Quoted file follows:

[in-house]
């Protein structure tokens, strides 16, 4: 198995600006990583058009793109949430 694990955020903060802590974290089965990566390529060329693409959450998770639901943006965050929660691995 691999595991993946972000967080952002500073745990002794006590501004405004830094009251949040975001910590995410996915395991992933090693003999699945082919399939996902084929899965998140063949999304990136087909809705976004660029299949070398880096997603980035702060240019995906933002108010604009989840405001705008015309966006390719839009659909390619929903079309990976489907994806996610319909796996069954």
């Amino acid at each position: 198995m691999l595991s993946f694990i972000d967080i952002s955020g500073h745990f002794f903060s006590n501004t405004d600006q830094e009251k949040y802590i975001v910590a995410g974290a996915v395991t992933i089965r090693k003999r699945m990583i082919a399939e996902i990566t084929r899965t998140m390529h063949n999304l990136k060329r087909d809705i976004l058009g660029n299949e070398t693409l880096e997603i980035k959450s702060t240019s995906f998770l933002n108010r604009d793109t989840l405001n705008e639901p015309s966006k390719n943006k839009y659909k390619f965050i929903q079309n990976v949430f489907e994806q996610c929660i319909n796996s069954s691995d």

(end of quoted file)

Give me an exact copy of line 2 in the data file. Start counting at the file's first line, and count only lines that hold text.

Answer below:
């Protein structure tokens, strides 16, 4: 198995600006990583058009793109949430 694990955020903060802590974290089965990566390529060329693409959450998770639901943006965050929660691995 691999595991993946972000967080952002500073745990002794006590501004405004830094009251949040975001910590995410996915395991992933090693003999699945082919399939996902084929899965998140063949999304990136087909809705976004660029299949070398880096997603980035702060240019995906933002108010604009989840405001705008015309966006390719839009659909390619929903079309990976489907994806996610319909796996069954």